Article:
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The Corrupting of New York City
It began early. It’s not going away. It’s about a lot more than payoffs and ward politics. And it’s about a lot more than New York.
December 1986 | Volume 38, Issue 1
“My constituents don’t know how to read,” said Tweed, “but they can’t help seeing them damned pictures.”
To an extent that ought not to be underestimated, Tammany’s power was based on performance: it gave people what they wanted. For the immigrants who poured into New York in the last decades of the nineteenth century, what was wanted, often, was help of the most basic kind—help in finding a first job or a first place to live, help in finding food, help in filling out citizenship papers. Tammany delivered. All it asked in exchange was a vote.
From another perspective, Tammany did not deliver. As the current Democratic senator from New York, Daniel Patrick Moynihan, pointed out in an article written in his days as a professor of government, the bosses “never thought of politics as an instrument of social change.” They had acquired power, and their goal was to keep it. Why change anything? Certainly they were not interested in creating an independent citizenry. The dependence of the city’s masses played into their hands.
Tweed was of Scottish ancestry and a Protestant, but his fall introduced half a century of Irish dominance in Tammany, under John Kelly (1872–86), Richard Croker (1886–1902), and Charles Murphy (1902–24). Croker spoke eloquently about Tammany’s services on behalf of immigrants. “Think,” he said, “what New York is and what the people of New York are. One half, more than one half, are of foreign birth.… [Tammany] looks after them for the sake of their vote, grafts them upon the Republic, makes citizens of them,, in short; and although you may not like our motives or our methods, what other agency is there by which so long a row could have been hoed so quickly or so well?”
If it had served only immigrants and the native poor, Tammany might have been more vulnerable than it was. But in the same way that it could hand out jobs or Christmas turkeys to win the support of the middle and lower classes, so the machine could hand out rarer goodies—contracts and exclusive franchises—to win the support of powerful business interests.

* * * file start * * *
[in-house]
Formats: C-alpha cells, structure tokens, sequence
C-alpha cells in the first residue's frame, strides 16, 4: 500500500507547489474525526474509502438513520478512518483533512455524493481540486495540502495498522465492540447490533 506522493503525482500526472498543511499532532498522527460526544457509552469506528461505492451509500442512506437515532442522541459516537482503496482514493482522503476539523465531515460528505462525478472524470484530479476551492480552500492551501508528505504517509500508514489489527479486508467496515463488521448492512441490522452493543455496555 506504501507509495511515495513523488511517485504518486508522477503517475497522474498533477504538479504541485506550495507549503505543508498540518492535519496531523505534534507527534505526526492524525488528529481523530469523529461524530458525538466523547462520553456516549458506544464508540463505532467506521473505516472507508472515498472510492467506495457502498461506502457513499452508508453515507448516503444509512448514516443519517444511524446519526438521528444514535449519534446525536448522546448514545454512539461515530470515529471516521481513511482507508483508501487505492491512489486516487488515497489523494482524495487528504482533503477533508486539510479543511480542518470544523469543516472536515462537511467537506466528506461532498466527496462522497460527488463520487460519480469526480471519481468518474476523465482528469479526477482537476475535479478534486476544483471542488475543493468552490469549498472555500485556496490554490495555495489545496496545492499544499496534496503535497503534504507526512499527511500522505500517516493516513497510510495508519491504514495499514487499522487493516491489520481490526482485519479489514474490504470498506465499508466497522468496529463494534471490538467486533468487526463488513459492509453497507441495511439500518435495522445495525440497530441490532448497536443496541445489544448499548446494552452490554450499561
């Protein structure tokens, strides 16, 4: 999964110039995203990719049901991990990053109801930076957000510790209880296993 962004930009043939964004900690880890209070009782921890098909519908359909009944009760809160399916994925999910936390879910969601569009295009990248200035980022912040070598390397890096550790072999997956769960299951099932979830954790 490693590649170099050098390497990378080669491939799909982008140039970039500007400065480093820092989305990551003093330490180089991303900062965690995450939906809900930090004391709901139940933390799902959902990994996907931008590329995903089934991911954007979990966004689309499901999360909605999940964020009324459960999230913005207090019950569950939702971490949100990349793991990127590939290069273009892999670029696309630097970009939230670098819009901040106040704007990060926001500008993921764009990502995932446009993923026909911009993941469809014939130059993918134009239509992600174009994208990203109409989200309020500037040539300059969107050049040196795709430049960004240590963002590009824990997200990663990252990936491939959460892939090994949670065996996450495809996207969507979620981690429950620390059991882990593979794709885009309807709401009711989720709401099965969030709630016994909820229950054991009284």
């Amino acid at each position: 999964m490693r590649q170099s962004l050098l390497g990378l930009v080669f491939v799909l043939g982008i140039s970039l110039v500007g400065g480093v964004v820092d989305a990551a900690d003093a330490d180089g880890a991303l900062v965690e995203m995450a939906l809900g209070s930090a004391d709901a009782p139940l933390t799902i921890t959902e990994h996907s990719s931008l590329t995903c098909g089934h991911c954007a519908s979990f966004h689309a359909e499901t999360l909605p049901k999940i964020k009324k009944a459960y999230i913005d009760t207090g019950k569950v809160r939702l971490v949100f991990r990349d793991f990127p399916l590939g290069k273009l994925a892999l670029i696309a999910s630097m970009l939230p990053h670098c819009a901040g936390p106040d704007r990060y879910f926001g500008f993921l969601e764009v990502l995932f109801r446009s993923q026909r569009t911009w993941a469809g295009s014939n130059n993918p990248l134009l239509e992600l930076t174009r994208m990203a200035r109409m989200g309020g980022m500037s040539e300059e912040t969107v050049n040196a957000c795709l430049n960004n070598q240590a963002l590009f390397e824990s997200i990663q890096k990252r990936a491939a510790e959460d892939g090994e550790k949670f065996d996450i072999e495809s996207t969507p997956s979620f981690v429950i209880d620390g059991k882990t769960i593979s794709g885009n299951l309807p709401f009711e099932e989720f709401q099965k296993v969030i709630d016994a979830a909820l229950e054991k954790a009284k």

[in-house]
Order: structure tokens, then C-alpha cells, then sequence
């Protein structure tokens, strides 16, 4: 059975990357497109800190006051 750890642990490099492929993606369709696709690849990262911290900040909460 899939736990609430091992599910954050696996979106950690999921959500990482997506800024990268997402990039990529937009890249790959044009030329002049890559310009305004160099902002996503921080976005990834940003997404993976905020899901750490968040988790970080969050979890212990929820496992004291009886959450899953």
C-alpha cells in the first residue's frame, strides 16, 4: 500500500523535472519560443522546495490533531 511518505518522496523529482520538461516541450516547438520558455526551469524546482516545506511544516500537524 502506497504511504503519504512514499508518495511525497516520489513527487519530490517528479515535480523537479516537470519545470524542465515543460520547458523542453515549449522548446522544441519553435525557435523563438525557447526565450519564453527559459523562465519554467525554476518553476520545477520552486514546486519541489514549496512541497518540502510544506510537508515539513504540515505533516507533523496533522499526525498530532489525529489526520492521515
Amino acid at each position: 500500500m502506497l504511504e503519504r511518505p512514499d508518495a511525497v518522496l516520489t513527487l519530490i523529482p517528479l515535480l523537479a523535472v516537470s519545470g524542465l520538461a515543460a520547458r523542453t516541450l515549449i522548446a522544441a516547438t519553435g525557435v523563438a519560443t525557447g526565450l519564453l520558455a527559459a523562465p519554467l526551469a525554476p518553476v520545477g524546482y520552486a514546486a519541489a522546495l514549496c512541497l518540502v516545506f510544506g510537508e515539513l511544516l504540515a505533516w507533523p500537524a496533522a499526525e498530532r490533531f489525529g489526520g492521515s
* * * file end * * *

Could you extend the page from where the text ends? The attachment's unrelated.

For instance, the city controlled valuable water grants—rights to construct piers and storage facilities along the East River. During Tweed’s regime, members of some of the most prominent families in New York—families with names like Astor, Goelet, and Delano—received water grants at prices far below their market value. As the pressure upon Tweed mounted, a special committee headed by John Jacob Astor III was appointed to examine the books of Comptroller Connolly. On the day before the 1871 elections, the committee published its report, complimenting the comptroller on his “faithful and correct” administration of the city’s finances.
Water grants were not the only prize that Tammany could dangle before the city’s businessmen. Franchises to build street railways also were available—for a price. In the middle 188Os the Broadway Railroad Company offered the Board of Aldermen $750,000, half in cash and half in bonds, for the franchise to build a surface railway on Broadway. A competing company offered $500,000—all in cash—and got the contract. The Board of Aldermen that approved this transaction came to be known as the “Boodle Board.” In the end, three members of the board turned State’s evidence, six fled to Canada, and ten were indicted, though never brought to trial.
In general Tammany could laugh off little scandals. Like any good service organization, it aimed to please, and it had something to offer to almost every customer—a helping hand for immigrants, jobs for party loyalists, contracts and franchises for business. Only the gaudiest outrages could stir the public against it.
Such outrages were exactly what provoked the Reverend Charles H. Parkhurst, minister of the Madison Square Presbyterian Church and president of the Society for Prevention of Crime, when he launched a sensational crusade against Tammany in 1892. The link between the machine and vice was his theme. Tammany made immense profits, he charged, from blackmail extorted by the police from prostitutes, saloonkeepers, and gambling establishments. New York was “rotten with a rottenness which is unspeakable and indescribable.” The politicians were a “lying, perjured, rumsoaked, libidinous lot”; they were “polluted harpies who, under the pretense of governing this city, are feeding day and night on its quivering vitals.”
Challenged to prove his charges, the reverend donned black-and-white checked trousers and a flashy red tie and embarked on a personal tour of brothels, flophouses, and saloons around the city. At one establishment naked girls played leapfrog in his presence. “Anyone,” Parkhurst declared, “who, with all the easily ascertainable facts in view, denies that drunkenness, gambling, and licentiousness in this town are municipally protected, is either a knave or a fool.”